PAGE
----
What I personally do is for the whole month of November and halfway through December, I let them be. If they need to take a few days off, I let nature play the course.
We stop selling eggs at the road starting in November to stockpile our own eggs to get us through the winter. I don’t expect all the hens to lay every day.
At the end of December, I start giving the Rooster Booster- some of the ends are just finishing their molt at this point too. I only give this for younger hens and older hens. It is not necessary.
We add a steady light right over our nesting box that gives the chicken coop light. I unplug it at night to let the chicken’s natural cycle keep going.
I really think adding a boost of light especially if your chickens stay in a coop all winter is a game changer.
Every homesteader will do things slightly differently. You can add a light right away to keep your hens laying. A lot of our chickens are now 3+ years.
Age is a factor to consider. The average lifespan of a chicken is typically 3- 7 years. Of course, some may live longer.
With older hens, they may lay fewer eggs, but I have found our older hens lay some pretty large eggs. If you have an older hen who just isn’t laying anymore it may be time to bring in a new flock in the next season.
How Long Does a Chicken Lay Eggs?
Another reason your chicken may not be laying eggs is it is done with laying eggs. On average, hens can live 6-8 years. I’ve raised all different breeds of chickens and have found that the Rhode Island Reds do not live past 4 years.
We have a few hens right now that are six years old. The breeds that have lived the longest on our farm are Silkies, Wyandottes, Ameraucana ( Easter Eggers) , and Australorp.
Signs to Look for if your Chicken is Done Laying Eggs or Close:
- Comb- pale or light colored probably has stopped laying eggs.
- Vent– The vent should be moist. If it isn’t and looks a little dusty she probably isn’t laying.
- Abdomen– you can feel the abdomen as a soft, but if it feels hard she probably isn’t laying eggs anymore.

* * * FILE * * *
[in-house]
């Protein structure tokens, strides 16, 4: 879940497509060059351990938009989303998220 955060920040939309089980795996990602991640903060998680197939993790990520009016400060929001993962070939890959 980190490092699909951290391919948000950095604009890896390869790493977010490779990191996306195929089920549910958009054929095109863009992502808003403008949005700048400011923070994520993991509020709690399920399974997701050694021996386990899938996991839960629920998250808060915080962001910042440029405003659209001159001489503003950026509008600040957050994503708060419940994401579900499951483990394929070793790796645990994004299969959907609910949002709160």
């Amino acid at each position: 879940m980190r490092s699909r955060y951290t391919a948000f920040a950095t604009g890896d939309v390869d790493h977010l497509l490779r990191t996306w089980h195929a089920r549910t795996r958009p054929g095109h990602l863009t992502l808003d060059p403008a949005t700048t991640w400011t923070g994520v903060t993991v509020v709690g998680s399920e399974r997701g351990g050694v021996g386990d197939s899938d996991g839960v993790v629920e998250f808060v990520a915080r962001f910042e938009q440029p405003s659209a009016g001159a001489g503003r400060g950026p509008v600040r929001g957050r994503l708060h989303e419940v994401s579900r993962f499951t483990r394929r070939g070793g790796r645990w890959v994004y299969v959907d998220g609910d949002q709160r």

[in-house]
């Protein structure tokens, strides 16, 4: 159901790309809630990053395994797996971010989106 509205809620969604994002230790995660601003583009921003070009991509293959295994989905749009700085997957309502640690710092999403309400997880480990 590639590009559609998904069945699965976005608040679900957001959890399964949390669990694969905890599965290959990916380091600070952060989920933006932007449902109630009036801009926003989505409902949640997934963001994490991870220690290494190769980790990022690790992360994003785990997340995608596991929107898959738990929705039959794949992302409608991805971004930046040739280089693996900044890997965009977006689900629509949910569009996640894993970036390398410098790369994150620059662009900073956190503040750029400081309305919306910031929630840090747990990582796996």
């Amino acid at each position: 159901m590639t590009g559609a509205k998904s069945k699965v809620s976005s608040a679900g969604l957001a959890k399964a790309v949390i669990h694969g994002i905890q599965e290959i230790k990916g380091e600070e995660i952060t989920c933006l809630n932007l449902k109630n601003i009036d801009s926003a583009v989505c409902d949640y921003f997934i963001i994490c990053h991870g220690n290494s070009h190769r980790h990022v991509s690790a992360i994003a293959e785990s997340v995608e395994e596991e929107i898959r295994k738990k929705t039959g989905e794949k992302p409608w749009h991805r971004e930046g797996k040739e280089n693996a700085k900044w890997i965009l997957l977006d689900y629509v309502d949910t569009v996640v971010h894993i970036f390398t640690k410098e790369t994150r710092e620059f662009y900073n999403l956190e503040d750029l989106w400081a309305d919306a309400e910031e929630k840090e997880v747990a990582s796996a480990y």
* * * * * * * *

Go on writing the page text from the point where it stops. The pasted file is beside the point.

- Keel to Vent Space- The distance between the vent and the keel bone should be around two fingerbreadths. If you are closer to four, she’s probably done laying.
- Eggs– Shell quality decreases year after year
How many Eggs Does a Chicken Lay Per Day?
On average, a chicken will lay one egg per day. We’ve only had our leghorn hens for a few months and sometimes I will notice they will lay two per day.
Can A Chicken Lay and Egg Without a Rooster?
Yes! You do not need a rooster for your hens to start laying eggs. You only need a Rooster if you are planning on free-ranging your chickens or incubating your chicken eggs. You can read more about roosters here.
If your hen wants to hatch her own, she will stop laying. In our flock, it’s not our silkies that have been broody like I’ve read; it’s our Black Australorps who I always find sitting on eggs.
We recently got a rare breed, Coronation Sussex, and they are the most broody.
It could just be your hen isn’t feeling her best. You can go through these 20 signs to see if your hen is ill. For me i always can tell by looking at a chickens comb or vent. If it’s slightly off I pick them up an examine further.
If you free range your chickens always check around the homestead to see if she is hiding her eggs somewhere too.
Best Egg Laying Chickens
If you feel like you have bought the wrong breed for your region or lifestyle, some of the best egg-laying chickens are based on our backyard chicken farming and research from others.
- Plymoth Rock
- Rhode Island Reds (even though their lifespan seems less they are hearty when it comes to weather conditions)
- Easter Egggers
By following these steps you should have no trouble getting your chickens to lay eggs again in the wintertime. The most important thing is ensuring they are well-fed and have a healthy, balanced diet with plenty of water and food available.
Additionally, providing a comfortable and secure environment with adequate sunlight could help keep them productive all winter.
With careful management and attention to their needs, you can ensure that your chickens provide you with plenty of fresh eggs throughout the cold winter months!
Do you have any other tips to add?
Friday 21st of December 2018
I think it is awesome that you raise animals. At least you are eating great food without all the chemicals.
Friday 21st of December 2018
Thanks Nani! Yes we love our chickens.